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Rural mid-Missouri hospitals could feel impacts of COVID-19 vaccine mandate

Rural mid-Missouri hospitals could feel impacts of COVID-19 vaccine mandate

By January 4, nearly 17 million health care workers will have to be fully vaccinated against COVID-19. 

The Biden administration and Centers for Medicare and Medicaid are requiring workers in most health care settings that receive Medicare and Medicaid funding to be fully vaccinated by Jan. 4, 2022. 

While some mid-Missouri hospitals are inching toward 100% of their employees vaccinated against COVID-19, other hospitals still have nearly 40% unvaccinated. 

ABC 17 News contacted 14 mid-Missouri hospitals to get their employee vaccination rate, six hospitals responded with their current status as of the end of October. 

 

MU Health Care reports some of the highest percentages in mid-Missouri, while Phelps Health and Bothwell Regional report some of the lowest. 

Steve Davis, Chief Financial Officer at Bothwell Regional Health Center, told ABC 17 News it’s continuing to encourage staff to get vaccinated but worries staffing shortages loom. 

Out of the 906 employees that work at Bothwell Regional Health Center, about 65 people said in an internal survey they would likely leave the job if they were forced to get a COVID-19 vaccine. 

“You know for employers our size, it could be very devastating for us,” Davis said. "In some departments, it could lose 50% of its staff and in others it could be 100%."

In early 2021, Bothwell Regional Health was forced to shut down its third floor, otherwise known as the orthopedic floor, due to a lack of staff.

"It's extremely frustrating because you know this is a 25-bed unit that was in use before," Davis said. "I don't know if we'll ever get enough staff to open this backup."

Right now, Bothwell Regional has 87 nursing positions open, to staff the third floor alone, the hospital would need to hire an additional 36.

Brock Slabach, Chief Operations Officer for the National Rural Hospital Association fears staffing shortages hospitals were feeling before the pandemic could continue.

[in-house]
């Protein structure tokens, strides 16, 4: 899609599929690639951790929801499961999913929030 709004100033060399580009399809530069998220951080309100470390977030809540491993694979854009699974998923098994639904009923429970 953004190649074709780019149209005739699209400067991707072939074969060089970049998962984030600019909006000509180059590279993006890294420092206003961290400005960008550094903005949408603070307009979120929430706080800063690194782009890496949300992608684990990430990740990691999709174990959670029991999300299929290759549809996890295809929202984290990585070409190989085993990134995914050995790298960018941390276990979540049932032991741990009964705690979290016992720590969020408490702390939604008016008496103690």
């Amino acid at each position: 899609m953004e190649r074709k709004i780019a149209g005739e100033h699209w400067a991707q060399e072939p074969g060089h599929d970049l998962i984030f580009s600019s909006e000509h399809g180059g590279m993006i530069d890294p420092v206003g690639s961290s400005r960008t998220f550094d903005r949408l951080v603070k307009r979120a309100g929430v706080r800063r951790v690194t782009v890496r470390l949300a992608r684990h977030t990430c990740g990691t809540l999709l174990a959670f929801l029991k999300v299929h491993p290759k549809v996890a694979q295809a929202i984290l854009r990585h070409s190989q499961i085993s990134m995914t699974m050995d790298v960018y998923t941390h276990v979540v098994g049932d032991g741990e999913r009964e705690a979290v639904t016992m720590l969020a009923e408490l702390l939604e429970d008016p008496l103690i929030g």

"We're hearing reports all over the United States that this vaccine mandate may cause three to
five percent of employees in any given facility to quit because they don't want to comply," Slabach said. "In a small hospital that may not sound like very much but in a small hospital that can make a huge difference in meeting the needs of patients."

According to Slabach and Davis, with not enough staff at any given hospital patients could see some services either limited or closed off.

"Hospitals are going to have to reallocate their staffing to make sure their priority areas are covered," Slabach said. "So they may have to close down their surgery department. That could create some downstream troubles for patients not getting the service when they need."

Whether staff shortages are because of a vaccine mandate or because of other reasons, Dr. Robin Blount with Boone Health in Columbia told ABC 17 News it's also experiencing staff shortages.

"Whether there's a mandate or not many people have left the health profession over the course of the pandemic, whether it's because of burnout or just other concerns. The national nursing shortage is real," Blount said.

To help with some of those shortages hiring travel nurses has become a must for hospitals, but it's coming at a cost.

"These companies are asking for premium dollars, sometimes three to five times what we pay a nurse," Blount said.

Bothwell Regional has 44 contract labor employees, in the month of October Davis said the hospital spent $1.4 million.

"In the short term, our hospitals are paying that because they're forced to. In the long term, this is going to be terribly detrimental financially," Slabach said.

Dave Dillion with the Missouri Hospital Association said it is working to recruit more health care workers to Missouri but that will take some time.

"We are working with hospitals, educators, the government on all levels to try and build programs to fill those gaps. Unfortunately, it takes between about two and 12 years to produce a health care professional that provides care. You simply can't turn on a dime and build a workforce. You have to invest in it fairly early," Dillion said.

Dillion told ABC 17 News so far it hasn't seen any mass terminations or resignations because of a COVID-19 mandate.

Ultimately, we need to be able to provide the care that is necessary in a safe way for patients. We need to protect our hospital workforce from the virus as well," Dillion said. "We can't afford to lose people in the long run."

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Deborah Kendrick

Deborah is a weekday evening anchor and investigative reporter for ABC 17 News.

Comments

1 Comment

  1. Mandating participation in a medical experiment is as immoral as one can get. Zero long term testing. That’s all the reason one needs to refuse. No one has any idea what the long term effects may be.

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